An incomparable natural wealth, a unique variety of rice, a privileged environment … Does that sound (and smell) familiar to you? We are talking about the Marjal de Pego-Oliva, the sweet rice plain of the Marina Alta.
1970s: Decline and Disney
La Marjal was enjoying one of its best times when the Generalitat declared the area a Natural Park in 1994 and the Marjal was booming and recovering. But these were complicated years, as the agricultural engineer, Vicent Dominguis, tells us, “in the 70s the Marjal was abandoned and that did a lot of damage because it had been more than 20 years without any cultivation.”
So why was it abandoned? “The time of the ‘boom’ in construction and in the tourism sector came where much more money was earned than growing rice.” In those years of decline, back in 1985, the Marjal de Pego-Oliva was about to disappear permanently.
Then, more than 25 years ago, Walt Disney Productions technicians Billy Gair and Wing Chao knocked on the door “
Pego was one of the Mediterranean areas that the Walt Disney production company was considering to create its new amusement park. In fact, for the managers, this municipality of the Marina Alta was the preferred area in Spain because it shared many similarities with the other locations where there were Disney theme parks.
At that time, it had not yet been declared a Natural Park. That decision could have had a huge impact on the environment and on the richness of vegetation and animals in the area, in fact today it is part of the route of a large part of the birds that go from Western Europe to Africa.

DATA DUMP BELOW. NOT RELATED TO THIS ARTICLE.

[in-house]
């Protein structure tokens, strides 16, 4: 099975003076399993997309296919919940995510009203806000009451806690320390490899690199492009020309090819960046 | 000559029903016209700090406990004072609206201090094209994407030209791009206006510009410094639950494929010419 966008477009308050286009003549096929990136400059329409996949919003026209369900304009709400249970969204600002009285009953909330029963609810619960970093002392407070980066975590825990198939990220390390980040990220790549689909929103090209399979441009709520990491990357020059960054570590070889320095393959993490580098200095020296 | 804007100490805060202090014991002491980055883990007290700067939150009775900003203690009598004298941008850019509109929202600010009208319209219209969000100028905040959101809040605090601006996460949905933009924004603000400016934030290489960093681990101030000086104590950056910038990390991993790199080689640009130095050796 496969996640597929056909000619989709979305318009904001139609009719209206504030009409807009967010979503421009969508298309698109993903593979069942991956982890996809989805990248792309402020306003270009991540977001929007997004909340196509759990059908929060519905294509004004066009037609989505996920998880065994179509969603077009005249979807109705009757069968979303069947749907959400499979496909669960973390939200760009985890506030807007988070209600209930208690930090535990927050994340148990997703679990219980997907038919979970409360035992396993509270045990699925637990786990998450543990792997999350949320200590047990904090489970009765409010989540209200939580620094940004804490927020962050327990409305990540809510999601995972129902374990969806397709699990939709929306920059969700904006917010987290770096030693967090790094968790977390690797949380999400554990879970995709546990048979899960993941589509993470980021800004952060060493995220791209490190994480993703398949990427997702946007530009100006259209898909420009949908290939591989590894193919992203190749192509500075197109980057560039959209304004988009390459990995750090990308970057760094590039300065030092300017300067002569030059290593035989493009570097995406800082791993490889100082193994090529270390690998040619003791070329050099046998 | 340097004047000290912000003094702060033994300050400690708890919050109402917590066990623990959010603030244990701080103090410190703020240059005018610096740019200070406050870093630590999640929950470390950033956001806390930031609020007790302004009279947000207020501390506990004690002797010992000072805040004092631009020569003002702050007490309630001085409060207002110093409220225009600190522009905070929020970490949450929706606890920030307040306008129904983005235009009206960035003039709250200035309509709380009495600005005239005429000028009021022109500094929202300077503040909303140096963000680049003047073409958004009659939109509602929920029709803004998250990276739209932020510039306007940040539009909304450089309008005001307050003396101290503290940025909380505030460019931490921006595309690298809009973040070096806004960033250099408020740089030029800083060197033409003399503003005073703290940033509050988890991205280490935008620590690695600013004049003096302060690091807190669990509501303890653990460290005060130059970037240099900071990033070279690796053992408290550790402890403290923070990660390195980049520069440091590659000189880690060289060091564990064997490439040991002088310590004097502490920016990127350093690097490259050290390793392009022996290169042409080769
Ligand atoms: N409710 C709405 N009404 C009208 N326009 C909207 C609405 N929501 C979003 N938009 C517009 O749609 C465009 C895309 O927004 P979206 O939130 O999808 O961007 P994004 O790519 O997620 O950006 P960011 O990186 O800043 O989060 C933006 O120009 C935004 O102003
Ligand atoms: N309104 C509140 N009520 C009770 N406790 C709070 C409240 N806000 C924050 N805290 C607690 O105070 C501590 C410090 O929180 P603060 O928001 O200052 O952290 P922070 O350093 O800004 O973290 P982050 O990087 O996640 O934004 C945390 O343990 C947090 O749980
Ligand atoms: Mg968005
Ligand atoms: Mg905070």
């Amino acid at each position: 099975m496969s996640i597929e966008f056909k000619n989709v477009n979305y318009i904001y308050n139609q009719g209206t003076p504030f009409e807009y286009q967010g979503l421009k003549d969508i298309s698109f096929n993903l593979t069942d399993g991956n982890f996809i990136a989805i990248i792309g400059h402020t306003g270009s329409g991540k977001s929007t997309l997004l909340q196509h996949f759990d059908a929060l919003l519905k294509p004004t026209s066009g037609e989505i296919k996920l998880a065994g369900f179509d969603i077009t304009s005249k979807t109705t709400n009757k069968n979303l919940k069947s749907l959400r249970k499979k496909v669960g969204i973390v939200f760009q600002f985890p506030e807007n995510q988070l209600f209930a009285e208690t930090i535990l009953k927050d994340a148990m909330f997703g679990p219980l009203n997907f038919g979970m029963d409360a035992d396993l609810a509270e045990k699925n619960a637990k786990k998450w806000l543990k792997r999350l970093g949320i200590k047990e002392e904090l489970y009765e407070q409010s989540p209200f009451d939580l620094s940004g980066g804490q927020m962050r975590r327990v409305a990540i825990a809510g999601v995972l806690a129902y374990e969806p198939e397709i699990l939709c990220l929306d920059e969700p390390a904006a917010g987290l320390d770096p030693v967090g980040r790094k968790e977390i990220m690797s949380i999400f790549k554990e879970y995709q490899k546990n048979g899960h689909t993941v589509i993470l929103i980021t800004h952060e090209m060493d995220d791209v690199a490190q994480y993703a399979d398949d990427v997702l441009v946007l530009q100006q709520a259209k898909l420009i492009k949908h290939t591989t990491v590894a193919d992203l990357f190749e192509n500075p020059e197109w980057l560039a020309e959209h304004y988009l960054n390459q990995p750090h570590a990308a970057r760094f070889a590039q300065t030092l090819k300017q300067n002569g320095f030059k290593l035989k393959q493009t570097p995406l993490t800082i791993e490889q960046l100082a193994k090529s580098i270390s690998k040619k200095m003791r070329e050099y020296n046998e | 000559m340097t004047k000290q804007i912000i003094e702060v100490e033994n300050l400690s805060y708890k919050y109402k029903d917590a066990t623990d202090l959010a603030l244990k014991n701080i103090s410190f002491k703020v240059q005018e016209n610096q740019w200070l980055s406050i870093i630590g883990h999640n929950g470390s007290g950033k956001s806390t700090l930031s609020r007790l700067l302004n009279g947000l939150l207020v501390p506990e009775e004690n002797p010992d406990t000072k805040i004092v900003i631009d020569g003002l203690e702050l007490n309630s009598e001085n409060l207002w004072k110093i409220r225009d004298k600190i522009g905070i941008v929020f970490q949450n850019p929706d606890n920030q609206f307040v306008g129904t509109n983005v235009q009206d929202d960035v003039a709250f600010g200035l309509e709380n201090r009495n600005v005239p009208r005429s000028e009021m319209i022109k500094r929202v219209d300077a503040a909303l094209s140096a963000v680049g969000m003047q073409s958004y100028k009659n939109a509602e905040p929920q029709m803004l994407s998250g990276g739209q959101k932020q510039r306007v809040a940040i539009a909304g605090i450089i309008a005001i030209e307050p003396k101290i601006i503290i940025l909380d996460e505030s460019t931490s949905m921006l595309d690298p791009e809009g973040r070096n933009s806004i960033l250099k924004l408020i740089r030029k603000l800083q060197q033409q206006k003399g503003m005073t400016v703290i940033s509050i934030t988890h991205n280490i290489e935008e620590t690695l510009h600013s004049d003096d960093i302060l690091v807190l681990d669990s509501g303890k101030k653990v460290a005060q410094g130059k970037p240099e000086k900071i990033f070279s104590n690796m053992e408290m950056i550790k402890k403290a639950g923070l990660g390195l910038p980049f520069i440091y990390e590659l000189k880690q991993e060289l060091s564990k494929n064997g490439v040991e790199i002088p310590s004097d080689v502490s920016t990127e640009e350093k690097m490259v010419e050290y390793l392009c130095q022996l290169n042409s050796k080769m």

On December 18, 1985, Disneyland announced in a statement that the Marne la Vallée region, 35 km. from Paris, had been the chosen location for Eurodisney that was going to generate 6,000 permanent jobs. Ten years later the Marjal was totally protected from any real estate speculation.
Chocolate rice: a variety born in Pego
The world-renowned Valencian Bomba rice will sound familiar to most, but what is the Bombón Rice? This historical variety of Pego, was born here and after more than 50 years without being cultivated, it has returned – sure to stay – in the Marjal.Vicent and Paula Dominguis, managers of Pego Natura
“El Bombón was born in Pego and had its fame in the 30s and 40s. At that time Pego had a good rice industry but the crop went into decline in the 70s and being the only place where it was grown, it was lost”.
This variety of rice is the pride of the ‘ pegolins ‘. “It is an interesting variety because it has a lot of quality, it differentiates us from other areas, the great chefs like it a lot and, furthermore, as it is native, it adapts very well to the terrain.
Rice and saffron were among the fine ingredients introduced to Spain by the Moors, who ruled many parts of Spain until the 15th century.
Until the Moors planted rice in the wetlands, like Pego, in the 8th century, it was considered difficult to grow and only eaten by well-to-do families. The Moors’ irrigation and farming methods are still very much in evidence today, when you see the terraced vineyards and rice fields, for example. By the 15th century, rice became a staple part of the diet, particularly paella.